May 15, 2008

Benedictine Composer to Direct New Saint Louis Institute of Sacred Music

Online Edition:

May 2008

Vol. XIV, No. 3

Benedictine Composer to Direct New Saint Louis Institute of Sacred Music

by Helen Hull Hitchcock

“It gives me great joy to announce the creation of the Institute of Sacred Music in the Office of Sacred Worship of the Archdiocese of Saint Louis. I am also happy to announce the appointment of Father Samuel F. Weber, OSB, as the first Director of the Institute of Sacred Music, effective May 12th”, announced Archbishop Raymond Burke on April 4.

The new institute, the archbishop’s announcement continued,“has been established to assist me in providing a fuller cultivation of Sacred Music for the celebration of the complete Roman Rite.

“Among the activities of the institute will be the following:

1) programs of education in Sacred Music, especially Gregorian Chant, for parish musicians, musicians of other archdiocesan institutions and interested individuals;

2) assistance to parishes with the singing of the Mass in English, for example, the Entrance Antiphon, the Responsorial Psalm and the Communion Antiphon;

3) assistance with the singing of the Liturgy of the Hours;

4) assistance to parishes which wish to develop a schola cantorum for the singing of Gregorian Chant;

5) programs for the full implementation of the English translation of the Roman Missal in the archdiocese; and

6) particular assistance to the programs of Sacred Music at the Cathedral Basilica of Saint Louis and Kenrick-Glennon Seminary.

A story in the St. Louis Review (April 4) said that Archbishop Burke noted that his action in creating the new institute is in keeping with what the Holy See desires for proper musical settings at Mass.

“The Holy See has rightly asked that musical settings be provided for those parts of the Mass which are to be sung, for example, the Responsorial Psalm and the various acclamations. Father Weber has been distinguished for his work of setting these texts to music which is beautiful and accessible to the congregation”, the archbishop told the Review.

“A number of new settings will need to be prepared for the new translations of the Roman Missal, which will be approved in the coming time”, Archbishop Burke said. “It is my desire that our parishes have the help which they need to sing the various parts of the Mass. Clearly, other parts of the Church will be able to reap the fruit of his labors on behalf of the archdiocese”.

People have told the archbishop of their desire to use Gregorian Chant at Mass and other celebrations, the Review reported. Father Weber said his approach to instruction “is always flexible and friendly”.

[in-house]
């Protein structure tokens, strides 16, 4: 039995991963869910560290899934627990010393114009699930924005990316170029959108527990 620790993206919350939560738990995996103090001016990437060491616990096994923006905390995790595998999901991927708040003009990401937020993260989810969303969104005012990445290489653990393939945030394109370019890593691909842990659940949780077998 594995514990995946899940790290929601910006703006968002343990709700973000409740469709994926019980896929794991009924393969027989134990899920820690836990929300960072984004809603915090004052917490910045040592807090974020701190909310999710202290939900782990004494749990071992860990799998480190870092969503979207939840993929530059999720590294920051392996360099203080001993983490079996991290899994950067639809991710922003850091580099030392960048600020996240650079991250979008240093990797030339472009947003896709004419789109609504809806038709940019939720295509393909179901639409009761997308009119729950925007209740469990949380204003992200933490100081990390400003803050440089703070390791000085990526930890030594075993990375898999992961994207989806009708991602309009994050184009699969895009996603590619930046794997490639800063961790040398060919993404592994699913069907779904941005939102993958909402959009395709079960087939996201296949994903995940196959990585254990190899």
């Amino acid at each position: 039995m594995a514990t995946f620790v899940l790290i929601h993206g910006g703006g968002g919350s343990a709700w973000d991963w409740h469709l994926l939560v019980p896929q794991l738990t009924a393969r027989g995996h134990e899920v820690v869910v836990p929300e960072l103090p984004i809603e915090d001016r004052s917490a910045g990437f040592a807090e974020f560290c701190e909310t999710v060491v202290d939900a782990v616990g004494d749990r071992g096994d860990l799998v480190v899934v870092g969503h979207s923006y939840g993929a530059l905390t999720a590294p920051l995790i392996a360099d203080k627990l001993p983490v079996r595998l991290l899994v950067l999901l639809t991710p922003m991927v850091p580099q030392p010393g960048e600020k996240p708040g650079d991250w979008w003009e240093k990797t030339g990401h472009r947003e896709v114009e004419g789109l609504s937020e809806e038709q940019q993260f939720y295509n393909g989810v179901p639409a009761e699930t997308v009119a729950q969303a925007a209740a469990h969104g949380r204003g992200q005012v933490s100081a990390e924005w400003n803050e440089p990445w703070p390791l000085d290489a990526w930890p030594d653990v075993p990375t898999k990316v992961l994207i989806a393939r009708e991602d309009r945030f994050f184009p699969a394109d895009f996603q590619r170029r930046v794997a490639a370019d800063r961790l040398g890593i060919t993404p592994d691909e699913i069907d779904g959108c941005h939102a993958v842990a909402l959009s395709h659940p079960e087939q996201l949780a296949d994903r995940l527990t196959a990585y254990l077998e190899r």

Asked about any negative reaction he may receive to Gregorian Chant sung in Latin, Father Weber told the Review, “People’s sensitivities are important. I would say, ‘Come and see’. Then I would be available to assist as best I can to help all come to a deeper appreciation of the Church’s teaching and directives about Gregorian Chant and our heritage of sacred music”.

Father Weber’s invitation to “Come and see” seems to echo his article “Sacred Signs and Religious Formation”, published in AB (March 2008).

Father Weber, who is associate professor of early Christianity and spiritual formation at the Wake Forest University Divinity School, and teaches at Chicago’s Liturgical Institute at Mundelein, was also the hymn editor of the Mundelein Psalter, published by Hillenbrand Books in 2007.

It gives Adoremus great joy to say “welcome to St. Louis, Father!”



Helen Hull Hitchcock

Helen Hull Hitchcock (1939-2014) was editor of the <em>Adoremus Bulletin</em>, which she co-founded. She was also the founding director of Women for Faith & Family and editor of its quarterly journal, Voices. She published many articles and essays in a wide range of Catholic journals, and authored and edited <em>The Politics of Prayer: Feminist Language and the Worship of God</em> (Ignatius Press 1992), a collection of essays on issues involved in translation. She contributed essays to several books, including <em>Spiritual Journeys</em>, a book of “conversion stories” (Daughters of St. Paul). Helen lectured in the US and abroad, and appeared frequently on radio and television, representing Catholic teaching on issues affecting Catholic women, families, and Catholic faith and worship.